A Scottish-led large‐scale safety study into some of the most widely used medicines has reached a significant milestone by recruiting its 6000th patient volunteer.

The SCOT study is comparing the safety of commonly prescribed, non steroidal anti-inflammatory drugs (NSAIDs) which include ibuprofen (Brufen®) and diclofenac (Voltarol®). The study has now managed to recruit 6000 patients and 685 GP practices to the study, across Scotland, England, Denmark and The Netherlands.

Health Secretary Nicola Sturgeon said the SCOT project showed the country's capability to host and co-ordinate large-scale, multi-national, medical studies.

"The success of the SCOT study highlights Scotland's ability to generate and host major clinical trials which will deliver considerable benefits to patients of major diseases," said Ms Sturgeon.

It is hoped the findings of the study could benefit millions of arthritis sufferers around the world.

"This is a major achievement and marks a milestone in the success of the project," said Professor Tom MacDonald, chief investigator on the study and Director of the Medicines Monitoring Unit at the University of Dundee.

NSAIDS are the group of drugs most commonly prescribed to relieve the joint pains associated with arthritis. Often they do that job well, which is why they are so popular, with millions of prescriptions written across the UK every year for NSAIDs, not counting all those sold ʹover‐the‐counterʹ in pharmacies and shops. However, like all drugs, NSAIDs can have side effects. These include irritation of the digestive system and effects on blood pressure and the heart.

A more recent group of NSAIDs called `Cox‐2 inhibitors' was developed, which have been shown to be less harsh on the digestive system than the most popular existing NSAIDs, leading to fewer stomach ulcers and bleeding.

The question to be answered by the SCOT study is whether one of these new drugs, Celecoxib (Celebrex) has similar or dissimilar effects on the cardiovascular system as the older drugs. The study formally tests the hypothesis that celecoxib is no different from the older NSAIDs.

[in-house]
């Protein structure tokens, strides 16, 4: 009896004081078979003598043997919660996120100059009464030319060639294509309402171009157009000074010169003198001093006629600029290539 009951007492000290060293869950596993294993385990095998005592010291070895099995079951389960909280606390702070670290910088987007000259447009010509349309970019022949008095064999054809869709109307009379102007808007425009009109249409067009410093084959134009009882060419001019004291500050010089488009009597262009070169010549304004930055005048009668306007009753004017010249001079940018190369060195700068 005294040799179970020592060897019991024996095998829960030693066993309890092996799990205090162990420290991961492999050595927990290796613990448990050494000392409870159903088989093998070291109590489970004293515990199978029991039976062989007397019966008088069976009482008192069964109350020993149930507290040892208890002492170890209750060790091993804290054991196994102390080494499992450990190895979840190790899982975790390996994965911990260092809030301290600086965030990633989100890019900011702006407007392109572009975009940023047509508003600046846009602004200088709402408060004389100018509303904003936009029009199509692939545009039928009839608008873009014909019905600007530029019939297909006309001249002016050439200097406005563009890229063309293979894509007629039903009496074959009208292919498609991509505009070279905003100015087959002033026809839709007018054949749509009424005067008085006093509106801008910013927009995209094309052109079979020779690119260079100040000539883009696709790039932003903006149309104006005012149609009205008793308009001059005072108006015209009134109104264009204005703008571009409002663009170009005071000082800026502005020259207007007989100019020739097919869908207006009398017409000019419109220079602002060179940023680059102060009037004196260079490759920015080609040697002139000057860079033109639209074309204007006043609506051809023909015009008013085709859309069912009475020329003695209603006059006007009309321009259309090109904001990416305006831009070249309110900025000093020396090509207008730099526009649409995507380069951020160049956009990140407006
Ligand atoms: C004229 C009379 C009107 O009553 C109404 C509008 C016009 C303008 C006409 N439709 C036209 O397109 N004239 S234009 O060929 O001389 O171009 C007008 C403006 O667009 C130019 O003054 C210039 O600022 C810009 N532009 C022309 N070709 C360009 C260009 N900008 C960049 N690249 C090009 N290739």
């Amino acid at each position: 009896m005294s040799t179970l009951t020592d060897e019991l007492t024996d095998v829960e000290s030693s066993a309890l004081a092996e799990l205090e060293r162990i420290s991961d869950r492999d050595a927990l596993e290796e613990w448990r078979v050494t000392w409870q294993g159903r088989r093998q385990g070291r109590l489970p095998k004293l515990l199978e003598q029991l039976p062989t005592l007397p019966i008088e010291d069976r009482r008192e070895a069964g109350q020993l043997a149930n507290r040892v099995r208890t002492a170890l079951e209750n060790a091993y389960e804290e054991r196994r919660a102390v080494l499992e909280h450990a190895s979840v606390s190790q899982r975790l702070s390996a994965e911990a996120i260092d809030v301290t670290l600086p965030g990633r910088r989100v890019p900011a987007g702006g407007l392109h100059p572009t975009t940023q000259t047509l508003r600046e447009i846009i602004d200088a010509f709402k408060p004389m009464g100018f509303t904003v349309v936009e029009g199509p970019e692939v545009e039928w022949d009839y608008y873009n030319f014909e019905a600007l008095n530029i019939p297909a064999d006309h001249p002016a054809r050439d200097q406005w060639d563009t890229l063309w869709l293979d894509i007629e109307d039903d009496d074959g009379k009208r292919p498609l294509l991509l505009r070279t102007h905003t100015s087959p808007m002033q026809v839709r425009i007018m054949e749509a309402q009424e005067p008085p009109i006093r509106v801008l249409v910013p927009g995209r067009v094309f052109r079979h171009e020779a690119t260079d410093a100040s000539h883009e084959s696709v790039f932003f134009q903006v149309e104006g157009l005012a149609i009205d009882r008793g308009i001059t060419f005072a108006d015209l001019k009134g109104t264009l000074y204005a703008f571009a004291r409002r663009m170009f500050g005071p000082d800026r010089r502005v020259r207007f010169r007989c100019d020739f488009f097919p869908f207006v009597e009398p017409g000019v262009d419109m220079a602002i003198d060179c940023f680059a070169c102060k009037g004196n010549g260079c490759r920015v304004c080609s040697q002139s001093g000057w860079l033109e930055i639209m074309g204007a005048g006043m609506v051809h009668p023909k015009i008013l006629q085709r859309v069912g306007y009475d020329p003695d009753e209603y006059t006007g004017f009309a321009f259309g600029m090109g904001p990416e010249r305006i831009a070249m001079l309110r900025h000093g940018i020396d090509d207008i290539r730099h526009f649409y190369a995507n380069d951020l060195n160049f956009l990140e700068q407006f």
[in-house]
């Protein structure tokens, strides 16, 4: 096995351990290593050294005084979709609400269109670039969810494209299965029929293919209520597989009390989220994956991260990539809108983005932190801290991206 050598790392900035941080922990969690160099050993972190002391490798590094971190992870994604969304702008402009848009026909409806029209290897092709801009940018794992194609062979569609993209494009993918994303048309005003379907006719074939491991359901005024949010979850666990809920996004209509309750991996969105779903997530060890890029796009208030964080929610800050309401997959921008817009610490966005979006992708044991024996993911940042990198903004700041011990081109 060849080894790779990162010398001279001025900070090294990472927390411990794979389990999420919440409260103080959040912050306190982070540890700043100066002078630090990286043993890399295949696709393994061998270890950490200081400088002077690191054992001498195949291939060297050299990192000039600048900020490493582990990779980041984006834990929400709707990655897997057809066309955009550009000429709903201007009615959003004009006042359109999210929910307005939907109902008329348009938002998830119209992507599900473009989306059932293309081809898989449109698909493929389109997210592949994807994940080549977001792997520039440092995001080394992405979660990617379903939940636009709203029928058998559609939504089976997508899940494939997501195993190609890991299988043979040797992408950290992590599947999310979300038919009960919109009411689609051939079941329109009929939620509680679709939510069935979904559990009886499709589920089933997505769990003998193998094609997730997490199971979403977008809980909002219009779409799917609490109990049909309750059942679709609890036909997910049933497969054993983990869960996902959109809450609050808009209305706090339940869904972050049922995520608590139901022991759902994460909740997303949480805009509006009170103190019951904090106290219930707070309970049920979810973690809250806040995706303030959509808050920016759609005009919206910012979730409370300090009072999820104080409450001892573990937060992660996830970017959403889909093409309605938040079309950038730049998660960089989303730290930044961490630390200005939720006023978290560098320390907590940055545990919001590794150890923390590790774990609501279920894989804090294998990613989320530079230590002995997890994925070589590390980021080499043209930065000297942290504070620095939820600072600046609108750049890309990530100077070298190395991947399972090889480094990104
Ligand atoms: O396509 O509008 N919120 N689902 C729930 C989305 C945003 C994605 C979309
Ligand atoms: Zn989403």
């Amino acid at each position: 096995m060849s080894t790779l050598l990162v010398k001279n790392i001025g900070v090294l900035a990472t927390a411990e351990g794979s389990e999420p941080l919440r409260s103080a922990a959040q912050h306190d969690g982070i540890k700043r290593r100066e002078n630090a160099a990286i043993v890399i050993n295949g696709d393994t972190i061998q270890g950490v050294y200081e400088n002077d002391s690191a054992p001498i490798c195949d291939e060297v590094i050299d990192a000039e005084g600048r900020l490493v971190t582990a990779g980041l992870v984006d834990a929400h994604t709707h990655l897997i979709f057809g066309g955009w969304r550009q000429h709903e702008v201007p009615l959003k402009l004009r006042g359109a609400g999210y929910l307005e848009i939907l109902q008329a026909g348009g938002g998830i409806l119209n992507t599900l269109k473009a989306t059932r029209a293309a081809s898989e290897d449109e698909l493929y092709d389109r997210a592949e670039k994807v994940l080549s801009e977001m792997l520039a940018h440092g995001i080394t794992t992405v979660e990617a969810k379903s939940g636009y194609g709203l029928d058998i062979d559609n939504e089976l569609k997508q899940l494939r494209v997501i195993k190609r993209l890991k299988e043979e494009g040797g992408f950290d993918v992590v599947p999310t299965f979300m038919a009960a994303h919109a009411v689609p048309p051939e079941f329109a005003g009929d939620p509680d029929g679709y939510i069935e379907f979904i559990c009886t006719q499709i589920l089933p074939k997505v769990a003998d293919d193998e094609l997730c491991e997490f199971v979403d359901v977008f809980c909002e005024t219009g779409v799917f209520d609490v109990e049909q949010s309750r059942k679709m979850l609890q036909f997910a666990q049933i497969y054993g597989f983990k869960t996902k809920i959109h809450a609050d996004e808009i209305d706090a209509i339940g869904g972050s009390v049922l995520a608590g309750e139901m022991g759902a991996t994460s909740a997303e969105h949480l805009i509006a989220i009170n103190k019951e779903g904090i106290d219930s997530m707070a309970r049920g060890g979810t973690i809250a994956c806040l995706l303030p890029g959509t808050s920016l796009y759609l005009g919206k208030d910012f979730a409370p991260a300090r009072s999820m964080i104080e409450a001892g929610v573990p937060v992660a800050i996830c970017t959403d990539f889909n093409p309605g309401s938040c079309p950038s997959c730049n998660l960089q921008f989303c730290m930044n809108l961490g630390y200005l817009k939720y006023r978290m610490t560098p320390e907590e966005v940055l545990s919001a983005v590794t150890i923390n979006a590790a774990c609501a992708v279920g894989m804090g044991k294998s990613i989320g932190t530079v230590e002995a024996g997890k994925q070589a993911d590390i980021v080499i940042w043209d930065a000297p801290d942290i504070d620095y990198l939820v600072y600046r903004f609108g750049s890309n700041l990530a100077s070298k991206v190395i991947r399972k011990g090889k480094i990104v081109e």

The current patent for Celecoxib expires in 2014, allowing the drug to be produced generically and sold at a significantly lower price, slashing the price the NHS has to pay. This is about the time that the SCOT study is due to publish its results.

"This information will be of great value to everyone who needs to take these drugs on a regular basis, which is millions of people around the world. The findings will allow doctors and people with arthritis to make the best choice, not just for their joint pains but also for their general health," said Professor MacDonald.

"The fact that we can run a study of this size and complexity from Scotland reflects the world class scientists and research facilities that Scotland, England, Denmark and The Netherlands have to offer, and the collaborative effort of all involved is something that we should all be immensely proud of."

The University of Dundee, which leads the study, is looking to secure continued funding to finish the study and publish the findings, allowing doctors and people with arthritis to make the best choice, not just for their joint pains but also for their general health.

The SCOT study is supported by nine other Universities across Scotland, England, Denmark and The Netherlands, having recently expanded to include The University of Oxford, and Kings College London, making it one of the biggest ever studies run by a Scottish university.

Professor MacDonald and the SCOT study steering committee, which is made up of leading international experts, hope further funding may be granted to the project to extend recruitment into 2014, allowing the generation of significant extra data.

Patients and GP practices are still welcome to join the study. Anyone interested in taking part in the SCOT study can telephone: 01382 632575, check the website for details (  or ) or speak to their GP directly to ask if they can take part.